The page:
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He who made all things restores all things!

The following paper was prepared for Dr. Steven McKinion’s Hermeneutics class, with the constraint that it be between 600 and 625 words.

Colossians 1:13–23

The meaning of the text

Christ is supremely worthy of worship. The Father made all things by and through Christ, for Christ, who now sustains all things. In Christ, the Father is reconciling all things to himself, making peace for us by the blood of his cross. He is the very image of God, and in him God dwells fully. He is the firm foundation of believers’ salvation and sanctification, and his person and deeds are the center of the gospel to which believers are called.

Intratextual links

Paul structures this Christological doxology as a set of parallels: Christ is creator and sustainer, and he is also eschatological redeemer of his creation. Christ is the firstborn of all creation (1:15) and the firstborn from the dead (1:18); the image of the invisible God (1:15) and the one in whom all the fullness of God was pleased to dwell (1:19); creator of “all things… in heaven and on earth” (1:16) and the agent of God’s reconciliation of “all things, whether on earth or in heaven” (1:20). His reconciliation covers exactly the same ground his creation did; nothing is left out.

This universal reconciliation is foundational to the believers’ gospel hope (1:21–23). Paul’s Christology is also foundational for the rest of the book: He reiterates that all the fullness of God dwells in Christ (2:9). He emphasizes that the “rulers and authorities” he created (1:16) he also conquered and put to shame (2:15). He expands on the reconciliation Christ accomplished through the cross (1:20) in God’s nailing our debt to the cross (2:14).

Intertextual links

The creation language naturally calls to mind Genesis 1, John 1, and Hebrews 1. The call to continue in the faith, stable and steadfast is reiterated in Hebrews (3:14–19, 4:11–16, 10:19–39, 12:1–2) and as a warning in James 1.

Paul ties our peace with God (1:20) with our justification in Romans 5:1–2. He emphasizes God’s reconciling us when we were hostile to him in Romans 5:6–8 and Ephesians 2:1–10. He discusses Christ’s triumph over rulers and authorities (1:16) and the domain of darkness (1:13) in Ephesians 6:12 (and see also Ephesians 1:21). His headship of the body, the church (1:18) is in view in Ephesians 1:22–23.

Christ the image of God appears in 2 Corinthians 4:4 and Hebrews 1:3. Christ the “firstborn of all creation” alludes to the Messianic meditation of Psalm 89 (see Psalm 89:27), which Paul also draws on in Romans 8:29. Christ the firstborn from the dead appears in in Paul’s testimony to Agrippa (see Acts 26:23), and his lengthiest resurrection discussion (see 1 Corinthians 15:20) and at the opening of the apocalypse (Revelation 1:5).

John 1 and Ephesians 1:23 both show the fullness of God indwelling Christ and Ephesians 3:19 shockingly extends this to believers as we participate in Christ through the indwelling of the Spirit. Christ presents us holy and blameless (Jude 24, Ephesians 1:4, 5:27).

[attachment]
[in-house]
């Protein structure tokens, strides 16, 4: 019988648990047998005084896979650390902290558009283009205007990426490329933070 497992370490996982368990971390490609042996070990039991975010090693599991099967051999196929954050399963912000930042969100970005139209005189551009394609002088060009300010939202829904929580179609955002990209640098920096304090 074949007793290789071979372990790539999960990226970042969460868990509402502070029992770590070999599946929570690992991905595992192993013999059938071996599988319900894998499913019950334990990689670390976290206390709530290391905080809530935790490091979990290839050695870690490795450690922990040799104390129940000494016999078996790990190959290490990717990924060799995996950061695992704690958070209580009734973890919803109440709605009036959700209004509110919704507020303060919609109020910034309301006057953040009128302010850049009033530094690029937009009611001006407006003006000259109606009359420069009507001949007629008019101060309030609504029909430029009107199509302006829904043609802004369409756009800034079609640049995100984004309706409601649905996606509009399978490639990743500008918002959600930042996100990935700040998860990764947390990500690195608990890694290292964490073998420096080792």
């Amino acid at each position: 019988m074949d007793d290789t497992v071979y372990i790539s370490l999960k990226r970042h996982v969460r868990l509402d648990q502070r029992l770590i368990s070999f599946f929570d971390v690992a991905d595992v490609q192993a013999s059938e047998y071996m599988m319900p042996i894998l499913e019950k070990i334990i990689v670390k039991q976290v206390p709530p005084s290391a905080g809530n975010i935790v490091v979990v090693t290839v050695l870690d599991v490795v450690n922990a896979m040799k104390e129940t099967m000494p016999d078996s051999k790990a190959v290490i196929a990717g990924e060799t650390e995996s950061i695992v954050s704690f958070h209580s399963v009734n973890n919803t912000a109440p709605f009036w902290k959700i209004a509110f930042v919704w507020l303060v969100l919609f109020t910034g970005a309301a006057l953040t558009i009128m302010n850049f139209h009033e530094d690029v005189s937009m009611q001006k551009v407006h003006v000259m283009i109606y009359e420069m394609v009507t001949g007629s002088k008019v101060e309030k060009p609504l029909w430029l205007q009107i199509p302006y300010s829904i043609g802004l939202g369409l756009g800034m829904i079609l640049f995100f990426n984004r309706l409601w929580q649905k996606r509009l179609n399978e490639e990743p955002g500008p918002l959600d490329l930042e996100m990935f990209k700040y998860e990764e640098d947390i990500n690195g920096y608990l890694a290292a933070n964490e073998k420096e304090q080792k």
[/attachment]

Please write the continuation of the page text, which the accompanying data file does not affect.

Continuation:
The significance of the text

The call to believers to endure is grounded in Christ himself. It is not as though we endure simply because we are commanded to, but because in Christ we have been reconciled to God and will be presented holy and blameless and above reproach before the Father. Believers must continue steadfastly to reach that end – we cannot shift from the hope of the gospel that we have heard. It is one thing to be told that we must hold fast to the gospel; it is another entirely to be shown a picture of the glorious Christ’s person and deeds and then to hear the injunction not to shift away from the gospel.

The text

He has delivered us from the domain of darkness and transferred us to the kingdom of his beloved Son, in whom we have redemption, the forgiveness of sins.

He is the image of the invisible God, the firstborn of all creation. For by him all things were created, in heaven and on earth, visible and invisible, whether thrones or dominions or rulers or authorities—all things were created through him and for him. And he is before all things, and in him all things hold together. And he is the head of the body, the church. He is the beginning, the firstborn from the dead, that in everything he might be preeminent. For in him all the fullness of God was pleased to dwell, and through him to reconcile to himself all things, whether on earth or in heaven, making peace by the blood of his cross.

And you, who once were alienated and hostile in mind, doing evil deeds, he has now reconciled in his body of flesh by his death, in order to present you holy and blameless and above reproach before him, if indeed you continue in the faith, stable and steadfast, not shifting from the hope of the gospel that you heard, which has been proclaimed in all creation under heaven, and of which I, Paul, became a minister.

Pipe up!

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